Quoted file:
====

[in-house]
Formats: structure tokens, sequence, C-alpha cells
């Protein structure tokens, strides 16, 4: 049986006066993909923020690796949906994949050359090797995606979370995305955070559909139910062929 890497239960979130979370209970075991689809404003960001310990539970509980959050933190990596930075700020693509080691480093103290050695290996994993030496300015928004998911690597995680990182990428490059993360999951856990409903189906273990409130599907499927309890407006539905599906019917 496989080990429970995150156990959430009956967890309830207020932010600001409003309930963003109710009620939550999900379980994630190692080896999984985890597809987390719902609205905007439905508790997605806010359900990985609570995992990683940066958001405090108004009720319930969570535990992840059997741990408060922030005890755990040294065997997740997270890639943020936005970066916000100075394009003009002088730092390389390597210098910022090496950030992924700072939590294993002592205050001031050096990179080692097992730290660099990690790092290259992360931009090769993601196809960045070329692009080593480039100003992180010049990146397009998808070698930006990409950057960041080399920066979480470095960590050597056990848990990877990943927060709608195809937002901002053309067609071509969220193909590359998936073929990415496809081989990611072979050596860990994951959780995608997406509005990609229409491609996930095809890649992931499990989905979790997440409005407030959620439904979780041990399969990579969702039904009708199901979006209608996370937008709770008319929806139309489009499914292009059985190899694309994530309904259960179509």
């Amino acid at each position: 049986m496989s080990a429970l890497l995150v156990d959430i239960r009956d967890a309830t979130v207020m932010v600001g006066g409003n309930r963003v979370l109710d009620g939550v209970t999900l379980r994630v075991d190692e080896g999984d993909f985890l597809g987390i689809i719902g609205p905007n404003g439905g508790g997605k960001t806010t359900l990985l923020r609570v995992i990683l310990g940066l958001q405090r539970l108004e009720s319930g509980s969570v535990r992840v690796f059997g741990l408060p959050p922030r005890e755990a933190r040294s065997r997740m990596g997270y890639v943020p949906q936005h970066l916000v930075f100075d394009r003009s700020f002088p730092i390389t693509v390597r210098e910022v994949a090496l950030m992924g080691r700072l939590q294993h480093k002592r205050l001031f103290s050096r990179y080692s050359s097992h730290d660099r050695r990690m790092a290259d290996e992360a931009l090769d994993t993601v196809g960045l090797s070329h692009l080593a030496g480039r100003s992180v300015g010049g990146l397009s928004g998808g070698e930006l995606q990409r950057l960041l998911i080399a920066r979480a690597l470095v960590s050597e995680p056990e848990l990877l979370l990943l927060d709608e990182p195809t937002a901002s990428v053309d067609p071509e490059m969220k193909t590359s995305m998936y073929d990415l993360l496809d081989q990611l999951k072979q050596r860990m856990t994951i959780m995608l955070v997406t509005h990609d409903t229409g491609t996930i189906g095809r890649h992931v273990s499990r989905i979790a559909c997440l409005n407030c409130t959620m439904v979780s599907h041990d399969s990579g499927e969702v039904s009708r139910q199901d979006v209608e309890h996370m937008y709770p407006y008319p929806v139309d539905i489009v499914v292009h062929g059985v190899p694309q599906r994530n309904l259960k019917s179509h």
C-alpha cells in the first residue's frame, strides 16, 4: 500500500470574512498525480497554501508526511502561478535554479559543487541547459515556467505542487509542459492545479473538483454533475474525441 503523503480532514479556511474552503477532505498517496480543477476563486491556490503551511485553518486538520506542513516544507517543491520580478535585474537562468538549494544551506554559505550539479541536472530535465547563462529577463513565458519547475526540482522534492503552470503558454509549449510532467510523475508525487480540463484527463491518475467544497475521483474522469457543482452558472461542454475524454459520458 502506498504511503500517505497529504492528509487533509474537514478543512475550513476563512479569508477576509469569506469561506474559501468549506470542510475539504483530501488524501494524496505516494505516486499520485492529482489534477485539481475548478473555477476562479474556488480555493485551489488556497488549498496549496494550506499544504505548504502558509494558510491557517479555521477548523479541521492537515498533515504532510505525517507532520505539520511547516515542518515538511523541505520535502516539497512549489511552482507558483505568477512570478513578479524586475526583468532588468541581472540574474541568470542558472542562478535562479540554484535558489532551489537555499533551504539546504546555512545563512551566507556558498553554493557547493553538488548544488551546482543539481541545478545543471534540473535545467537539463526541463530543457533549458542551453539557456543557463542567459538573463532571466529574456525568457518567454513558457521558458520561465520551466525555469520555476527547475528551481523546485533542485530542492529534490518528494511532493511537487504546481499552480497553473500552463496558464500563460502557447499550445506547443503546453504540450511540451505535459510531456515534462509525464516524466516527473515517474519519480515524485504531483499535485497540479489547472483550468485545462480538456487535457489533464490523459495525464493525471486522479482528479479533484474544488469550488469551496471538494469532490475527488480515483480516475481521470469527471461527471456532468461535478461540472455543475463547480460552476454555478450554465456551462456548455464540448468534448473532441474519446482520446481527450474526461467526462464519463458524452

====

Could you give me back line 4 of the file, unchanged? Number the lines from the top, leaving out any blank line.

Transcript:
């Amino acid at each position: 049986m496989s080990a429970l890497l995150v156990d959430i239960r009956d967890a309830t979130v207020m932010v600001g006066g409003n309930r963003v979370l109710d009620g939550v209970t999900l379980r994630v075991d190692e080896g999984d993909f985890l597809g987390i689809i719902g609205p905007n404003g439905g508790g997605k960001t806010t359900l990985l923020r609570v995992i990683l310990g940066l958001q405090r539970l108004e009720s319930g509980s969570v535990r992840v690796f059997g741990l408060p959050p922030r005890e755990a933190r040294s065997r997740m990596g997270y890639v943020p949906q936005h970066l916000v930075f100075d394009r003009s700020f002088p730092i390389t693509v390597r210098e910022v994949a090496l950030m992924g080691r700072l939590q294993h480093k002592r205050l001031f103290s050096r990179y080692s050359s097992h730290d660099r050695r990690m790092a290259d290996e992360a931009l090769d994993t993601v196809g960045l090797s070329h692009l080593a030496g480039r100003s992180v300015g010049g990146l397009s928004g998808g070698e930006l995606q990409r950057l960041l998911i080399a920066r979480a690597l470095v960590s050597e995680p056990e848990l990877l979370l990943l927060d709608e990182p195809t937002a901002s990428v053309d067609p071509e490059m969220k193909t590359s995305m998936y073929d990415l993360l496809d081989q990611l999951k072979q050596r860990m856990t994951i959780m995608l955070v997406t509005h990609d409903t229409g491609t996930i189906g095809r890649h992931v273990s499990r989905i979790a559909c997440l409005n407030c409130t959620m439904v979780s599907h041990d399969s990579g499927e969702v039904s009708r139910q199901d979006v209608e309890h996370m937008y709770p407006y008319p929806v139309d539905i489009v499914v292009h062929g059985v190899p694309q599906r994530n309904l259960k019917s179509h």